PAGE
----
By JOANNE L. PAPAIANNI
The Asbury Park Board of Adjustment wants to see evidence of success in Covenant House’s men’s program before approving a similar facility for women.
The home for the Rights of Passages program is located at 520 Prospect Ave. with a vacant lot owned by Interfaith Neighbors located right next door.
The men’s program which provides housing for five young adults between the ages of 18 and 21 has been in operation for one year.
Patrick Durkin, Director or Real Estate Development for Interfaith Neighbors, testified that the program in its first year has been successful.He said a total of nine men have participated with four leaving the program in the first year.
Participants who are approved for the program are only permitted to stay for up to 18 months.
Board members debated whether having four men leave the program in the first year indicated a lack of success.
Paul McEvily, Executive Director of Interfaith Neighbors, said two men left to return to their families, one moved out of the area and another decided the strict guidelines imposed by the program were not for him.
Both men said they did not believe that constituted a failure of the program and Board Member Dan Harris agreed.
“The upkeep has been impeccable….I don’t think four leaving in one year is not a success,” he said.
Durkin also testified that no police reports were filed at the location.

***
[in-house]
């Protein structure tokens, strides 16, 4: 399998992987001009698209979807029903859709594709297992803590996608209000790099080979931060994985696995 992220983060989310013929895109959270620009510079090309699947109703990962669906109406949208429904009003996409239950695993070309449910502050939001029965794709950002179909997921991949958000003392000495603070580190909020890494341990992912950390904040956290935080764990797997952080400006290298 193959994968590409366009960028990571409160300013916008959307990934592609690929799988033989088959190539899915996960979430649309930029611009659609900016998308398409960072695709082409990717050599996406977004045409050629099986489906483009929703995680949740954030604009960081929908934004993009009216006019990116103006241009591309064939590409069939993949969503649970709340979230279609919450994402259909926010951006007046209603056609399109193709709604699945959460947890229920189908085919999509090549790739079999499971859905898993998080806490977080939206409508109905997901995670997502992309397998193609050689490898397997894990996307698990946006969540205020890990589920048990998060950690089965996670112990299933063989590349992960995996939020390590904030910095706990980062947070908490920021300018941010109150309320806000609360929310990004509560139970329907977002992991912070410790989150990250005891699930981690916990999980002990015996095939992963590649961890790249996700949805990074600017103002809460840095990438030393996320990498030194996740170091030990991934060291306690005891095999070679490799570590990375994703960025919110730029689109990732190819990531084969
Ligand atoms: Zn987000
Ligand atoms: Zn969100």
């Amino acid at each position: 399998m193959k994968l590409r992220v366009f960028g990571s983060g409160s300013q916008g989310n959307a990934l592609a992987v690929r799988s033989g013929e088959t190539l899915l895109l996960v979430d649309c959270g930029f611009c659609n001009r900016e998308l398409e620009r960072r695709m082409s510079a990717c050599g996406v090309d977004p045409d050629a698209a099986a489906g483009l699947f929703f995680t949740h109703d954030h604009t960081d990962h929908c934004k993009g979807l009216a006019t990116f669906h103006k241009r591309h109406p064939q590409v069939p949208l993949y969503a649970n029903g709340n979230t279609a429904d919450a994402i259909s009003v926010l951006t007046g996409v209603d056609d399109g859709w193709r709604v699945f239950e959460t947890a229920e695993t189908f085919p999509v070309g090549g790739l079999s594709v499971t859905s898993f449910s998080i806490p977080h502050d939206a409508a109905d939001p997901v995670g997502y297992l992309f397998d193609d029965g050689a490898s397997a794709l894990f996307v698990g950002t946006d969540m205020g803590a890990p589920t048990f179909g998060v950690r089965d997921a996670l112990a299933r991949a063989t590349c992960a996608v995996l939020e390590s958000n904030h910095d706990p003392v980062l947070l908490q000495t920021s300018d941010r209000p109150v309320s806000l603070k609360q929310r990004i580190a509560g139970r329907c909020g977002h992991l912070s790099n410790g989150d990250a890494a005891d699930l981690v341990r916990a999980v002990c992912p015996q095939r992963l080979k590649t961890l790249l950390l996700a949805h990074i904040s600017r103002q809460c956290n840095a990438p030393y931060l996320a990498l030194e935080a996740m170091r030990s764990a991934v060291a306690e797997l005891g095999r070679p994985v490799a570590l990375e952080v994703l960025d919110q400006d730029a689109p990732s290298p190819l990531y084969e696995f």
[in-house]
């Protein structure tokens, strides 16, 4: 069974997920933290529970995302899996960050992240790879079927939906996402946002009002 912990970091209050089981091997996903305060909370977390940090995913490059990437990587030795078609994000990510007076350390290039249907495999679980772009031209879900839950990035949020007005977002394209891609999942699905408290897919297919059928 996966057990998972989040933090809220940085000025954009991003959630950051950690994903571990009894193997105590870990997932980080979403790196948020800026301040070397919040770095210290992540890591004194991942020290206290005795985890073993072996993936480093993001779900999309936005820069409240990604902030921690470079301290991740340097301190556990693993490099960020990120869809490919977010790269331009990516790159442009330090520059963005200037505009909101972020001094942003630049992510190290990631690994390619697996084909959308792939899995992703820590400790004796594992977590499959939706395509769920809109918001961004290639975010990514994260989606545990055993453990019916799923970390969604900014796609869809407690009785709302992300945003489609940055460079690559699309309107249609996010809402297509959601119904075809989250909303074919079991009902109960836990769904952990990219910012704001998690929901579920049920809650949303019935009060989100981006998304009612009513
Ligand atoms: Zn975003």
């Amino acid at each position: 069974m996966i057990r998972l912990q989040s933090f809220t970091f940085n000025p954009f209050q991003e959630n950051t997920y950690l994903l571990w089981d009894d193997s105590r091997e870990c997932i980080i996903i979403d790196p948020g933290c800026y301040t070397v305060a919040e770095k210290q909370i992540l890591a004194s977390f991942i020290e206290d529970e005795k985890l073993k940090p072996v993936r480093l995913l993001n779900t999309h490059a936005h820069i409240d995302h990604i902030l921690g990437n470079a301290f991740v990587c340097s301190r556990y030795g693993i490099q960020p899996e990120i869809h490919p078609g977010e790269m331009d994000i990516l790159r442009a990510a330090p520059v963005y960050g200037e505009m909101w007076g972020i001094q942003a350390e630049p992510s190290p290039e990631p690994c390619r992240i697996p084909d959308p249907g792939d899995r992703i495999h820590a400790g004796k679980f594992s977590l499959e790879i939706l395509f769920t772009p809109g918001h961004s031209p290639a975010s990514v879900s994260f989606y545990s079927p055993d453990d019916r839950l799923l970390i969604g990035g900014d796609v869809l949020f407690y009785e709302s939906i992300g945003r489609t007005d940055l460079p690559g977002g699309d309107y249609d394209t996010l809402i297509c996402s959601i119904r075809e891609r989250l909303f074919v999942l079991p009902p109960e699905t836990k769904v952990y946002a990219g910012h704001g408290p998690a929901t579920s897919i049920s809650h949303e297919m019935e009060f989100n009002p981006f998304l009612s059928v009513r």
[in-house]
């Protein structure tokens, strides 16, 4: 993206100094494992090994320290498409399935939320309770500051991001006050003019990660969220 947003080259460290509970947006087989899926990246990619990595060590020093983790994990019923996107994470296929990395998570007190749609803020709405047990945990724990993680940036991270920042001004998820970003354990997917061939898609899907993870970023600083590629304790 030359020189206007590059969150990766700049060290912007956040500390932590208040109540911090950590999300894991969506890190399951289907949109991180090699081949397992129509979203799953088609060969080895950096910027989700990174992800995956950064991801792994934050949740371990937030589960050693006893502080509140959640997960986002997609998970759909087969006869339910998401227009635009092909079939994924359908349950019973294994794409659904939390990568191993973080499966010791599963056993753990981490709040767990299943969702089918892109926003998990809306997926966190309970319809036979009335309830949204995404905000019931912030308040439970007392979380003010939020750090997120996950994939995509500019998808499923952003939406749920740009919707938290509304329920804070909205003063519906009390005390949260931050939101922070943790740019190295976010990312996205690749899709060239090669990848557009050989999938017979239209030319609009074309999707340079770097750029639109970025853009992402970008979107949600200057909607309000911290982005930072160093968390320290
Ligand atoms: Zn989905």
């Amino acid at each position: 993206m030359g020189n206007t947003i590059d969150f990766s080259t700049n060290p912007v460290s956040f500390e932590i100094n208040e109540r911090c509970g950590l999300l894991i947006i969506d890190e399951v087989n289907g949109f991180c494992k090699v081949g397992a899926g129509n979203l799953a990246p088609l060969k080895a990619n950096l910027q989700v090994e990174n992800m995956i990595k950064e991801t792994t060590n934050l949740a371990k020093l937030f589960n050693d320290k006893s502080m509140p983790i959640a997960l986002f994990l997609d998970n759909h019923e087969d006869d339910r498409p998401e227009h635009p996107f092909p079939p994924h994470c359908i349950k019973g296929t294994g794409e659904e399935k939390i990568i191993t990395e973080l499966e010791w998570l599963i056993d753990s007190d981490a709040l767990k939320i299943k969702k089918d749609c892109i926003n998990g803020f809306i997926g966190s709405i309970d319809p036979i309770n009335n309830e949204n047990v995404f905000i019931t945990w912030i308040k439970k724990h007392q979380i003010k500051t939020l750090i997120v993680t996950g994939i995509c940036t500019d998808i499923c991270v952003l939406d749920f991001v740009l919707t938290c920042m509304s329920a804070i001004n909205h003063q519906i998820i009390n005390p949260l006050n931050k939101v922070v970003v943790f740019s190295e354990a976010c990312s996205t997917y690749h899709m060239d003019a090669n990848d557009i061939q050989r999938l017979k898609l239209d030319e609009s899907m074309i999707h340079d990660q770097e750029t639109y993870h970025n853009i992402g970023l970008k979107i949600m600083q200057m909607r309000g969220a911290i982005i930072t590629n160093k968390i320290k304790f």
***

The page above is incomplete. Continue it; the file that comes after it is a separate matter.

David Hall, Associate Executive Director for Covenant House, also testified that the men in the program were all adhering to the program guidelines and were working.
One, he said, is working full time and attending college.
Hall, who also oversees the Newark and Atlantic City programs, visits the Asbury Park site twice a month.
He said the program uses a wholistic approach teaching life skills, cooking, making their beds as well as access to the Covenant House drop-in center located at St. Peter Claver Center, if they need assistance.
Board Chair Chris Avallone said, however, he wanted more testimony as to the success of the program asking what follow up measures are in place.
“Success for us is different, we are taking young people off the street,” Hall said.
He also said there is a waiting list for those wishing to enter the program.
McEvily said, “The first order of business is that young people are housed.”
But once they leave the program it is up to them whether or not they want to stay in communication with the program, he said.
Interfaith Neighbors owns and builds the facilities and partners with Covenant House which runs the Rights of Passages program.
Hall also testified that residents of the building are not allowed to drink or use drugs at the home.
“They are not partying; they have downtime to watch TV or play video games,” he said.
The home has five en suite bedrooms and two sets of washers and dryers.
The women’s home, if approved, would be an identical structure that mirrors the men’s home.
The application was carried to the Jan. 22 meeting.